QuickCheck for B

Previously we defined the semantics for B, and ended up with a set of properties we wanted to check.

If you’re not familiar with QuickCheck, I have written a little tour of the package here. I’d recommend have a read through and then coming back here.

If you are familiar with QuickCheck and decide to skip that post, the things you’ll need to know for this are:

  • we’re using shrinking wherever we can (including using forAllShrink instead of forAll)
  • we’re using pretty simple size strategies when recursively generating terms, at least for the time being

Now that that’s out of the way, let’s sink our teeth into writing some QuickCheck code for B.


We start of with some simple helper functions, to generate each of the terms in B.

As usual, the cases for TmFalse and TmTrue are simple:

genTmFalse :: Gen Term
genTmFalse = 
  pure TmFalse
genTmTrue :: Gen Term
genTmTrue = 
  pure TmTrue

We provide a very generic generator for TmIf:

genTmIf :: Gen Term 
        -> Gen Term 
        -> Gen Term 
        -> Gen Term
genTmIf g1 g2 g3 =
  TmIf <$> g1 <*> g2 <*> g3

I find that it’s usually good to build up an army of generators, in order to make it easier to think of and add new properties as soon as you think of them.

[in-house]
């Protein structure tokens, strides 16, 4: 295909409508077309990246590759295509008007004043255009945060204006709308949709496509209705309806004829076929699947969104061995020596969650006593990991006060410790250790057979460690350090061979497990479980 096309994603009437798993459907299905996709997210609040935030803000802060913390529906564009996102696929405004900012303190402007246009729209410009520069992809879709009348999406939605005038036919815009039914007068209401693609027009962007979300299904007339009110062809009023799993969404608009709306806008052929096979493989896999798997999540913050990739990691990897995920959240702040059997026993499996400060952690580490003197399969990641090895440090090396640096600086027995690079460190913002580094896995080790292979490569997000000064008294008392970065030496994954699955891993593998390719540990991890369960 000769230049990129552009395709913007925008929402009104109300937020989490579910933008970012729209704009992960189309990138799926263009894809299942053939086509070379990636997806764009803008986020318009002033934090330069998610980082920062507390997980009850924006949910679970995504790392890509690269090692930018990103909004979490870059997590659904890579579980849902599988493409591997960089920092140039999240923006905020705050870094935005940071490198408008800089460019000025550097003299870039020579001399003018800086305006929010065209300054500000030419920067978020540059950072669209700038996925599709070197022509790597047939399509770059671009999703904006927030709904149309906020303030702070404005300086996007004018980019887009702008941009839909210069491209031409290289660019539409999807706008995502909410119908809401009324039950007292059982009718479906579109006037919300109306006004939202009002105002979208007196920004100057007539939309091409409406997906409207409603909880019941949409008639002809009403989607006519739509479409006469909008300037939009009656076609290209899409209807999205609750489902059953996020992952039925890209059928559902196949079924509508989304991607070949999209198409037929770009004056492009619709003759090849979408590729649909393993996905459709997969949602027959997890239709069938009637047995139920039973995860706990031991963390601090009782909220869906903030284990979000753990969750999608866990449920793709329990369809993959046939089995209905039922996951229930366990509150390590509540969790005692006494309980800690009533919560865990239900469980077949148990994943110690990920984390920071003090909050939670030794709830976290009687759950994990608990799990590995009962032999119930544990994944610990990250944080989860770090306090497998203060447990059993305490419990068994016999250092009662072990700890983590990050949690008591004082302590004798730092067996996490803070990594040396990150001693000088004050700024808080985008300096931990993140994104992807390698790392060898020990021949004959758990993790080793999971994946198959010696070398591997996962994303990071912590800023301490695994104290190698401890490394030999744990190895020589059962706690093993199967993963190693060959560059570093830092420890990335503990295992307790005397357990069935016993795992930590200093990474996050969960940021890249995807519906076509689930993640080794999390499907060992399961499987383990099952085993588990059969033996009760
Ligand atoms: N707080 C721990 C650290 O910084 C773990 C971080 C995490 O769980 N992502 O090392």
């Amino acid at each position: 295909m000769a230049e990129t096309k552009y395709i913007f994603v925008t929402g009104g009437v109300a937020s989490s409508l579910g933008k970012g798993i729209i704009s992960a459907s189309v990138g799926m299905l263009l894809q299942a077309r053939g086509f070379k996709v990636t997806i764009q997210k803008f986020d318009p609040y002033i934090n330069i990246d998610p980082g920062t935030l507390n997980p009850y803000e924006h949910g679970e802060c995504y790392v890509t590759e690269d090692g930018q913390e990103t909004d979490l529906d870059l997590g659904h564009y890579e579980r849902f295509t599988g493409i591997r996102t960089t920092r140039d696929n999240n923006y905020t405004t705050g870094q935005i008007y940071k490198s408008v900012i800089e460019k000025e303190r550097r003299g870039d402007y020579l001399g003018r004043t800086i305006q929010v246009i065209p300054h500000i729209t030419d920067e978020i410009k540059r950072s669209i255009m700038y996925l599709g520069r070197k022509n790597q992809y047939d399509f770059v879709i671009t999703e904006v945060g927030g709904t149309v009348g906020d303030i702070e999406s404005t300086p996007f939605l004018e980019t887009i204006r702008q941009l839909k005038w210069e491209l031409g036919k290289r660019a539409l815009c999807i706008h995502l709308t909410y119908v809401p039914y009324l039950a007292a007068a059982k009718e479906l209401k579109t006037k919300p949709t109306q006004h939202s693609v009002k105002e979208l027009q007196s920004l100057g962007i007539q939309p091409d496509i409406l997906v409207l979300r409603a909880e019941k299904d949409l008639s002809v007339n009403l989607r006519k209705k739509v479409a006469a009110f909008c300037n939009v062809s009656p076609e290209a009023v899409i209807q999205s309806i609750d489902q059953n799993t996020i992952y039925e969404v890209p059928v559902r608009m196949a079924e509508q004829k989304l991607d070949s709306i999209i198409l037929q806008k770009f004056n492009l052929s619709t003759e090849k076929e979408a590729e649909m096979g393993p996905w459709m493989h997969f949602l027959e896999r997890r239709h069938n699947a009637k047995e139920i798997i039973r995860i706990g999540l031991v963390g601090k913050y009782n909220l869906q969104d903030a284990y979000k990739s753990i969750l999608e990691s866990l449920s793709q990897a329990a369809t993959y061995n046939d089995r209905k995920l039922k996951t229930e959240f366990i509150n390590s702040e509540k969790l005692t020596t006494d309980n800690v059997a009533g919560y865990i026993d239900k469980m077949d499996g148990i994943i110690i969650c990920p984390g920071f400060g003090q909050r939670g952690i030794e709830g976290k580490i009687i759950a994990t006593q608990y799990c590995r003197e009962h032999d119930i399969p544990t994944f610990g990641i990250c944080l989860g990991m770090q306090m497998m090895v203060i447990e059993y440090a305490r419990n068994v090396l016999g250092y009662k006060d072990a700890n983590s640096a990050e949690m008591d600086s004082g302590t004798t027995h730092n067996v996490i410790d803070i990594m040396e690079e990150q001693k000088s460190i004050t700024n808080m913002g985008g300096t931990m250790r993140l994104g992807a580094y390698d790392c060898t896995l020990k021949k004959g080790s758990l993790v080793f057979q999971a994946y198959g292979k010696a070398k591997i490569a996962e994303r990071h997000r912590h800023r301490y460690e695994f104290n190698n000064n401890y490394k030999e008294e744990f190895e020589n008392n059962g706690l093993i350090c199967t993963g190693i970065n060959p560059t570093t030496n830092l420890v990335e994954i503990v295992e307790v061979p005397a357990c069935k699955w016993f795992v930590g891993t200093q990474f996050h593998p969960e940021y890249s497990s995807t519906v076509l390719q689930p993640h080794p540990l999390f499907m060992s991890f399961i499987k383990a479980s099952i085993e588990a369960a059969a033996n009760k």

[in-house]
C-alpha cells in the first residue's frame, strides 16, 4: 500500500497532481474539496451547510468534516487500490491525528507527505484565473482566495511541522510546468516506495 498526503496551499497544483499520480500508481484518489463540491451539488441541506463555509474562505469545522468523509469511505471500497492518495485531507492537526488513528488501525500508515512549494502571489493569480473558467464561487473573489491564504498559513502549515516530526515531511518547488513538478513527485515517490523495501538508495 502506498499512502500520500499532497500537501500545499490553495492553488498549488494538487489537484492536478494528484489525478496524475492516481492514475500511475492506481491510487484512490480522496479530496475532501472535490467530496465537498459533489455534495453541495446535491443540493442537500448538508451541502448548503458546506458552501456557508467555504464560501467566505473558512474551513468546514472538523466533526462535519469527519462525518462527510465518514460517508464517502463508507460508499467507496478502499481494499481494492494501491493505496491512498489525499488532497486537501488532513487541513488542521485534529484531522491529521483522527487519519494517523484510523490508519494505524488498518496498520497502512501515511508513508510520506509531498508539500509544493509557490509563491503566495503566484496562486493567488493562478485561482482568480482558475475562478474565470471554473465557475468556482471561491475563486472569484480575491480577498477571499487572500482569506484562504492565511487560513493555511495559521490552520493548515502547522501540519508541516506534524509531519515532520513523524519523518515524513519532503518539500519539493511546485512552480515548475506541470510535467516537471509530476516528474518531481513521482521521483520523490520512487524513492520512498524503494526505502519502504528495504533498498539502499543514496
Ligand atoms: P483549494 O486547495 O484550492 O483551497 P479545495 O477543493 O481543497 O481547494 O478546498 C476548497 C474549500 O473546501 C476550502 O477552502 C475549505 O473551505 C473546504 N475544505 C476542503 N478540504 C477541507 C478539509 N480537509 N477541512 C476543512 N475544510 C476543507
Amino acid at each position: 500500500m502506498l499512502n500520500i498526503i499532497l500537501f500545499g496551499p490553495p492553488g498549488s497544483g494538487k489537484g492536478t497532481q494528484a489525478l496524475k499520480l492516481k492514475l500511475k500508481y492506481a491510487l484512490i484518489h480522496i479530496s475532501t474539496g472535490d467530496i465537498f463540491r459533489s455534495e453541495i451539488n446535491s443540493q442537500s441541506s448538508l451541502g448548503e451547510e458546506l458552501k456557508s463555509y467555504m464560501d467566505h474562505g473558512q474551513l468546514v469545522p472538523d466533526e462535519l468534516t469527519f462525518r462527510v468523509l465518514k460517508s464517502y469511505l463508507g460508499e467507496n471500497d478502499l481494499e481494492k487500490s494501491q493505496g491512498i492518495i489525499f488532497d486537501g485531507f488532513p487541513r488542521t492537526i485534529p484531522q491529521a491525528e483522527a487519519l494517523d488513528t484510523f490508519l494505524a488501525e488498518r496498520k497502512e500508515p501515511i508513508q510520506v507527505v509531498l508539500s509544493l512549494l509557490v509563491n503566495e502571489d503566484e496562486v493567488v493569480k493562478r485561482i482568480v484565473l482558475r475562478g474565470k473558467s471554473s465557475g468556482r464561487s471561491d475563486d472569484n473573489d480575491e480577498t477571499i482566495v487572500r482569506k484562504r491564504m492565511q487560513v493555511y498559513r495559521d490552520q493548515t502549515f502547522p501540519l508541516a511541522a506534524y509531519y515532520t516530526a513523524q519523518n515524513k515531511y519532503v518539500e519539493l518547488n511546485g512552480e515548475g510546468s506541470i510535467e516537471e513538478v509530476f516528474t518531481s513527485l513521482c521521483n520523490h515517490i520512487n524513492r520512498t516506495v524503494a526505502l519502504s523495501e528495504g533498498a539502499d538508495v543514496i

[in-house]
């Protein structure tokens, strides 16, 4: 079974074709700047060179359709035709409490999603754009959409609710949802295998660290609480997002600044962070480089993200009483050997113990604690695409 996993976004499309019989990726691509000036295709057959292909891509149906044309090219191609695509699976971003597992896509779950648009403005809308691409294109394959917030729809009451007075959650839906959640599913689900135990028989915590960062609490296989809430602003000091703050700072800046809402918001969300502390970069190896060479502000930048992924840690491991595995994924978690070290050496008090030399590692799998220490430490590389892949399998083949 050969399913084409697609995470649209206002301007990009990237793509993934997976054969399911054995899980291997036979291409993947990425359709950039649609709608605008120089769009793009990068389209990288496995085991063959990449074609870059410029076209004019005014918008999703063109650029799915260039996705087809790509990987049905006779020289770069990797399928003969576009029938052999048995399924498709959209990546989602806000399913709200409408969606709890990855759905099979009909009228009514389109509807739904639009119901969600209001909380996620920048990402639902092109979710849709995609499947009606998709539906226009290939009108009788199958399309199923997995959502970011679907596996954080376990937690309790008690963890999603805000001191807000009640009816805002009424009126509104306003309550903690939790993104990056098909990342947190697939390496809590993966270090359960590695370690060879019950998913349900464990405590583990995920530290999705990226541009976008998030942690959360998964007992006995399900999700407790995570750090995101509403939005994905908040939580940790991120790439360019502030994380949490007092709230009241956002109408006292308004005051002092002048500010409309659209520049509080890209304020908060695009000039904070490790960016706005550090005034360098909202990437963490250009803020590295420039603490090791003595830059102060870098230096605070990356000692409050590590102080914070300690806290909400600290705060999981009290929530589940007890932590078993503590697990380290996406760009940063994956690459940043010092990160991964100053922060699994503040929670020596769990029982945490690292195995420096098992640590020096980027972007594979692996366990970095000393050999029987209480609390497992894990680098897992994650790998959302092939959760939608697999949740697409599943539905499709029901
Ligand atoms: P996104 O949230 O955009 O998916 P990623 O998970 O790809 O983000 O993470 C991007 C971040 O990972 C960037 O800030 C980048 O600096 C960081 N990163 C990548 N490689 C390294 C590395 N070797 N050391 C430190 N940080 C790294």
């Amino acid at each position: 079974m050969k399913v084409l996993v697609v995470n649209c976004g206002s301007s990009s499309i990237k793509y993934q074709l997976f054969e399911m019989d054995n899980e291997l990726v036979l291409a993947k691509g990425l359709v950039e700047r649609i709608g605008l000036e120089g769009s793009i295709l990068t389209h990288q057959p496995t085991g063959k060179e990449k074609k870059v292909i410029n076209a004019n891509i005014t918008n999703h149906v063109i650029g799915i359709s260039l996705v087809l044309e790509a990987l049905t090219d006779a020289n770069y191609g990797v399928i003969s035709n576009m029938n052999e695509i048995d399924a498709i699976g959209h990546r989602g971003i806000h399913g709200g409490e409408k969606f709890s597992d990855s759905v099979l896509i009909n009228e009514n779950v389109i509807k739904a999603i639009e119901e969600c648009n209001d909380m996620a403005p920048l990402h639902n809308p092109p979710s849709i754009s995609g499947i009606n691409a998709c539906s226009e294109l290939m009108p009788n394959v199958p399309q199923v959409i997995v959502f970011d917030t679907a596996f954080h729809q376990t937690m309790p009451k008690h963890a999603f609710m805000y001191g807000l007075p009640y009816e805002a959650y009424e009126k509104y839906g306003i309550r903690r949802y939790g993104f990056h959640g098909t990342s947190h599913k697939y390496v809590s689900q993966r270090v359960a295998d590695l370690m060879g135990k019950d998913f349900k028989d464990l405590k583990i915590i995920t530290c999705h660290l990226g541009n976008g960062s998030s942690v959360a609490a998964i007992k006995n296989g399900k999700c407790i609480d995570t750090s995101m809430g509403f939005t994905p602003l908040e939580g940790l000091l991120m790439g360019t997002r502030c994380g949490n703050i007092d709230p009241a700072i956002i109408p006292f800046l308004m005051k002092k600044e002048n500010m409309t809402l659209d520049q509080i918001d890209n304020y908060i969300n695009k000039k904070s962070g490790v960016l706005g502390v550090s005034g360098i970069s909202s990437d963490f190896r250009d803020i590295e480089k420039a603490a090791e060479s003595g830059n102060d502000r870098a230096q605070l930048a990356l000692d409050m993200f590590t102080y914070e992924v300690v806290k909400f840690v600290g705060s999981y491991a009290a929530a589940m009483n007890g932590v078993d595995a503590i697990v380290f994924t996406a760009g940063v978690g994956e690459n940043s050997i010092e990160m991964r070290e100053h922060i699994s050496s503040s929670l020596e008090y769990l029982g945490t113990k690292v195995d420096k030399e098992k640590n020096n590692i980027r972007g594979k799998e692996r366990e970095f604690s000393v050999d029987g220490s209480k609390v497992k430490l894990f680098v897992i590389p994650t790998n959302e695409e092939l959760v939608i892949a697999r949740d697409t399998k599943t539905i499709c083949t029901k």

With these generators in place, we can build a generator for Term.

Since Term is a recursive data type, we’ll have to take some care with QuickCheck’s size parameter.

We’ll be interpreting the size parameter as an upper bound on the size of a Term - with the various caveats and addendums that were mentioned earlier in the Tree example - where size is given by:

size :: Term 
     -> Int
size TmFalse = 
size TmTrue = 
size (TmIf t1 t2 t3) =
  1 + size t1 + size t2 + size t3

which is just counting the number of constructors used to build that particular Term.

We end up with:

genTerm :: Gen Term
genTerm = 
  sized genTerm'
genTerm' :: Int 
         -> Gen Term
genTerm' s = 
    (if s == 0 then [] else nonZeroSizedGens) ++
    zeroSizedGens = [
      , genTmTrue
    nonZeroSizedGens = 
        s' = s `div` 3
        child = genTerm s'
        [genTmIf child child child]

This is a bit of a mess, but we can clean it up by writing helper functions to do size-aware generation for each constructor of our term that has a recursive component.

In this case, we only need such a helper for ‘TmIf’.

genTermTmIf :: (Int -> Gen Term)
            -> Int
            -> Maybe (Gen Term)
genTermTmIf _  0 =
genTermTmIf gen s =
    child = gen (s `div` 3)
    Just $ genTmIf child child child

The function gets passed a size-aware generator for terms and the size that we’re after, and returns the appropriate ‘Gen’ when the size is larger than 0.